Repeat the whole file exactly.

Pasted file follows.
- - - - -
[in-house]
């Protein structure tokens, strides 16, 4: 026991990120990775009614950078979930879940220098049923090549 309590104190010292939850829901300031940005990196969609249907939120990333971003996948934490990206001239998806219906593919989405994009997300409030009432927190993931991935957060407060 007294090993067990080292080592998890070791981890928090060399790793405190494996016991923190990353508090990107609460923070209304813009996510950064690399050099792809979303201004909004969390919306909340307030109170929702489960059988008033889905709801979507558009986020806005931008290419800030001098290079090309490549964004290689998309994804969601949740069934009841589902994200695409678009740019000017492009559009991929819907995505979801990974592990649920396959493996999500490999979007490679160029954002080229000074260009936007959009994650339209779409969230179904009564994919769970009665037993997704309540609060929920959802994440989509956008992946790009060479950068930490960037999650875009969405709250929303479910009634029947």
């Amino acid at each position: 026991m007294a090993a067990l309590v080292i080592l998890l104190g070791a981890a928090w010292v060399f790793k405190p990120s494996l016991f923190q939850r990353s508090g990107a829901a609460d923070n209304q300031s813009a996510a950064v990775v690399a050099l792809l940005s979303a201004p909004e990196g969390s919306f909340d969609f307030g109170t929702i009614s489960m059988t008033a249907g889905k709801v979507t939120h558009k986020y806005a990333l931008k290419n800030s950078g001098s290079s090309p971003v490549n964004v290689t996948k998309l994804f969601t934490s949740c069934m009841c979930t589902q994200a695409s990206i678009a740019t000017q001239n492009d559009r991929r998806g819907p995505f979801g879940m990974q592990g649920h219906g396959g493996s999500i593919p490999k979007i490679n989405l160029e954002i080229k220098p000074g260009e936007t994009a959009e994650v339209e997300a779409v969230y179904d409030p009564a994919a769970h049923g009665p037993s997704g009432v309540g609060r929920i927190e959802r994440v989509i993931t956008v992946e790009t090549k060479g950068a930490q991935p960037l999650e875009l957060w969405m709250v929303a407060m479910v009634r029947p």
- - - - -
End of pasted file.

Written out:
[in-house]
């Protein structure tokens, strides 16, 4: 026991990120990775009614950078979930879940220098049923090549 309590104190010292939850829901300031940005990196969609249907939120990333971003996948934490990206001239998806219906593919989405994009997300409030009432927190993931991935957060407060 007294090993067990080292080592998890070791981890928090060399790793405190494996016991923190990353508090990107609460923070209304813009996510950064690399050099792809979303201004909004969390919306909340307030109170929702489960059988008033889905709801979507558009986020806005931008290419800030001098290079090309490549964004290689998309994804969601949740069934009841589902994200695409678009740019000017492009559009991929819907995505979801990974592990649920396959493996999500490999979007490679160029954002080229000074260009936007959009994650339209779409969230179904009564994919769970009665037993997704309540609060929920959802994440989509956008992946790009060479950068930490960037999650875009969405709250929303479910009634029947």
């Amino acid at each position: 026991m007294a090993a067990l309590v080292i080592l998890l104190g070791a981890a928090w010292v060399f790793k405190p990120s494996l016991f923190q939850r990353s508090g990107a829901a609460d923070n209304q300031s813009a996510a950064v990775v690399a050099l792809l940005s979303a201004p909004e990196g969390s919306f909340d969609f307030g109170t929702i009614s489960m059988t008033a249907g889905k709801v979507t939120h558009k986020y806005a990333l931008k290419n800030s950078g001098s290079s090309p971003v490549n964004v290689t996948k998309l994804f969601t934490s949740c069934m009841c979930t589902q994200a695409s990206i678009a740019t000017q001239n492009d559009r991929r998806g819907p995505f979801g879940m990974q592990g649920h219906g396959g493996s999500i593919p490999k979007i490679n989405l160029e954002i080229k220098p000074g260009e936007t994009a959009e994650v339209e997300a779409v969230y179904d409030p009564a994919a769970h049923g009665p037993s997704g009432v309540g609060r929920i927190e959802r994440v989509i993931t956008v992946e790009t090549k060479g950068a930490q991935p960037l999650e875009l957060w969405m709250v929303a407060m479910v009634r029947p």